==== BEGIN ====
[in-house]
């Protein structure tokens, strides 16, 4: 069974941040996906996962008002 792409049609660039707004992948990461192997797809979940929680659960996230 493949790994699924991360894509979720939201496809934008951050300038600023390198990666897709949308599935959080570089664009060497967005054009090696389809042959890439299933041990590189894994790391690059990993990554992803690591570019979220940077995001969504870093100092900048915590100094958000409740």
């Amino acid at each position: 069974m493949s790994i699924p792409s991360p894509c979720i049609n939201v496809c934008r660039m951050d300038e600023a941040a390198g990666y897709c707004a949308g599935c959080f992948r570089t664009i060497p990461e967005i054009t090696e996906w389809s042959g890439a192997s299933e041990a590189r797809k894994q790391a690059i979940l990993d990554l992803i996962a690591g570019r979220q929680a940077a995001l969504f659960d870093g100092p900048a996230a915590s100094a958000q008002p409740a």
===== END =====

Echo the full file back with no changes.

[in-house]
């Protein structure tokens, strides 16, 4: 069974941040996906996962008002 792409049609660039707004992948990461192997797809979940929680659960996230 493949790994699924991360894509979720939201496809934008951050300038600023390198990666897709949308599935959080570089664009060497967005054009090696389809042959890439299933041990590189894994790391690059990993990554992803690591570019979220940077995001969504870093100092900048915590100094958000409740």
């Amino acid at each position: 069974m493949s790994i699924p792409s991360p894509c979720i049609n939201v496809c934008r660039m951050d300038e600023a941040a390198g990666y897709c707004a949308g599935c959080f992948r570089t664009i060497p990461e967005i054009t090696e996906w389809s042959g890439a192997s299933e041990a590189r797809k894994q790391a690059i979940l990993d990554l992803i996962a690591g570019r979220q929680a940077a995001l969504f659960d870093g100092p900048a996230a915590s100094a958000q008002p409740a």